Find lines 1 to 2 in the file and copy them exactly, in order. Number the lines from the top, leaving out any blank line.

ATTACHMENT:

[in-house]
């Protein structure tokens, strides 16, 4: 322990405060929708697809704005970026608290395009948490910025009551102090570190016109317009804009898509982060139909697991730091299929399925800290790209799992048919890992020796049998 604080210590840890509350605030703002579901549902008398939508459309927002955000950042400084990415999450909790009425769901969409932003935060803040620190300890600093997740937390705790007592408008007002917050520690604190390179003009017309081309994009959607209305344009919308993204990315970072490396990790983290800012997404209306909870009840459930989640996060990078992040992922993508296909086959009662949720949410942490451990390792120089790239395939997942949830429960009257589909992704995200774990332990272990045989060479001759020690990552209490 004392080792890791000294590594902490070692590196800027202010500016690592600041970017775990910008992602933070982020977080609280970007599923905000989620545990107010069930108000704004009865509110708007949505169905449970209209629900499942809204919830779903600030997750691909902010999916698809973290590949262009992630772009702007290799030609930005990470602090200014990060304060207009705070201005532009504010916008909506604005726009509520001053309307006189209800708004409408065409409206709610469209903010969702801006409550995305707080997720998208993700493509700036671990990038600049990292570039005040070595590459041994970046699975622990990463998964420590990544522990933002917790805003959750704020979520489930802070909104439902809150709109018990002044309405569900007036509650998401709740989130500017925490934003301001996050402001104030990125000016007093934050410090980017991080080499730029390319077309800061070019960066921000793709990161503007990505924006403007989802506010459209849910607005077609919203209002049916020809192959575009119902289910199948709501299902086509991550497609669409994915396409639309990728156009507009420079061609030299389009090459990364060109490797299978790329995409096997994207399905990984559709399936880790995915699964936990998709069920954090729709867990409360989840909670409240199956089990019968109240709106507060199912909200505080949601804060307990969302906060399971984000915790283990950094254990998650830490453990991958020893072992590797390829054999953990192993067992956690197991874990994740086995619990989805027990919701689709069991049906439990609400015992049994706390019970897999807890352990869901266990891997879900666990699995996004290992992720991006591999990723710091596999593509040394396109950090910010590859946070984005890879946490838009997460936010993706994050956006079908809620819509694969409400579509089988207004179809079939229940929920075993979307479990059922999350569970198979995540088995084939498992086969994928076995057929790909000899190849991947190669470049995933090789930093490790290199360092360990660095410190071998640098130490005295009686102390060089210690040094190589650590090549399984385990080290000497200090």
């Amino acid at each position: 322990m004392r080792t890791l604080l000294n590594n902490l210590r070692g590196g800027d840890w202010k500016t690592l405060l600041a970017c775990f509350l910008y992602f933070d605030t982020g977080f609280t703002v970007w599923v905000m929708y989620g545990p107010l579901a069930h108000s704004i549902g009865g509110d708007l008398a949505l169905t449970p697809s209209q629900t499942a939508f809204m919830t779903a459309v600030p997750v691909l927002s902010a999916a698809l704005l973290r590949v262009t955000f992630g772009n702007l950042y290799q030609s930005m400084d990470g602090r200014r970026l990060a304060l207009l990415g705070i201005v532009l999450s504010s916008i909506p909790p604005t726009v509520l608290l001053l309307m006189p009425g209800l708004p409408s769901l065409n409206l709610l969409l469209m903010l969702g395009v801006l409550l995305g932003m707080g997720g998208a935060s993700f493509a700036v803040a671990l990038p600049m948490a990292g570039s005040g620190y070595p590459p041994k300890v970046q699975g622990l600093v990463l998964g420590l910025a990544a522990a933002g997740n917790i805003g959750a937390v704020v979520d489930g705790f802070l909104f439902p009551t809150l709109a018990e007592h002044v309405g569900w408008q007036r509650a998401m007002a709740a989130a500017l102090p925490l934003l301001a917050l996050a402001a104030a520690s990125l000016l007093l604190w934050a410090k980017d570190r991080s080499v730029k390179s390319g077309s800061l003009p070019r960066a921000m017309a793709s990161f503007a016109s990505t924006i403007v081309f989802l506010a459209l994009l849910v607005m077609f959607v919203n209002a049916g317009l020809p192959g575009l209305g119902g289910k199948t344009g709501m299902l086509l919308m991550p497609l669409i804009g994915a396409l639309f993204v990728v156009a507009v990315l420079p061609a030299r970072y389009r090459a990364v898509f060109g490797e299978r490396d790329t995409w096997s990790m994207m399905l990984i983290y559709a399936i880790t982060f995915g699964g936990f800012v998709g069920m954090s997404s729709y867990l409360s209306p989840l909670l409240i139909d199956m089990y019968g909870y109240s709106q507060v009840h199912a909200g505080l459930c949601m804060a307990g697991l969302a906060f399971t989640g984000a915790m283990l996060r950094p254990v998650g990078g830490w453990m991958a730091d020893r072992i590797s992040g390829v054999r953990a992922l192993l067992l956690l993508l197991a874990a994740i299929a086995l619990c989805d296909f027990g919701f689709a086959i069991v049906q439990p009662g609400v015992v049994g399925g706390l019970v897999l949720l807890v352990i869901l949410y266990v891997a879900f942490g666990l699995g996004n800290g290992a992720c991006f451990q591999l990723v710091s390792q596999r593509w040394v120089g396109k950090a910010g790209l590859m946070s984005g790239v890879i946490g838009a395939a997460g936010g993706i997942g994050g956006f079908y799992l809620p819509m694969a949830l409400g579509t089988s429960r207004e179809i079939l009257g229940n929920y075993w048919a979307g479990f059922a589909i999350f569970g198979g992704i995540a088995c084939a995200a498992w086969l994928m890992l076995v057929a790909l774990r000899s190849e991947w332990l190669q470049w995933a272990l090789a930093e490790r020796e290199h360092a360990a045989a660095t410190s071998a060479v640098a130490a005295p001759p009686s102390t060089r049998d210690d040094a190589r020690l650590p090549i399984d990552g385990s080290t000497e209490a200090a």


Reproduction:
[in-house]
């Protein structure tokens, strides 16, 4: 322990405060929708697809704005970026608290395009948490910025009551102090570190016109317009804009898509982060139909697991730091299929399925800290790209799992048919890992020796049998 604080210590840890509350605030703002579901549902008398939508459309927002955000950042400084990415999450909790009425769901969409932003935060803040620190300890600093997740937390705790007592408008007002917050520690604190390179003009017309081309994009959607209305344009919308993204990315970072490396990790983290800012997404209306909870009840459930989640996060990078992040992922993508296909086959009662949720949410942490451990390792120089790239395939997942949830429960009257589909992704995200774990332990272990045989060479001759020690990552209490 004392080792890791000294590594902490070692590196800027202010500016690592600041970017775990910008992602933070982020977080609280970007599923905000989620545990107010069930108000704004009865509110708007949505169905449970209209629900499942809204919830779903600030997750691909902010999916698809973290590949262009992630772009702007290799030609930005990470602090200014990060304060207009705070201005532009504010916008909506604005726009509520001053309307006189209800708004409408065409409206709610469209903010969702801006409550995305707080997720998208993700493509700036671990990038600049990292570039005040070595590459041994970046699975622990990463998964420590990544522990933002917790805003959750704020979520489930802070909104439902809150709109018990002044309405569900007036509650998401709740989130500017925490934003301001996050402001104030990125000016007093934050410090980017991080080499730029390319077309800061070019960066921000793709990161503007990505924006403007989802506010459209849910607005077609919203209002049916020809192959575009119902289910199948709501299902086509991550497609669409994915396409639309990728156009507009420079061609030299389009090459990364060109490797299978790329995409096997994207399905990984559709399936880790995915699964936990998709069920954090729709867990409360989840909670409240199956089990019968109240709106507060199912909200505080949601804060307990969302906060399971984000915790283990950094254990998650830490453990991958020893072992590797390829054999953990192993067992956690197991874990994740086995619990989805027990919701689709069991049906439990609400015992049994706390019970897999807890352990869901266990891997879900666990699995996004290992992720991006591999990723710091596999593509040394396109950090910010590859946070984005890879946490838009997460936010993706994050956006079908809620819509694969409400579509089988207004179809079939229940929920075993979307479990059922999350569970198979995540088995084939498992086969994928076995057929790909000899190849991947190669470049995933090789930093490790290199360092360990660095410190071998640098130490005295009686102390060089210690040094190589650590090549399984385990080290000497200090």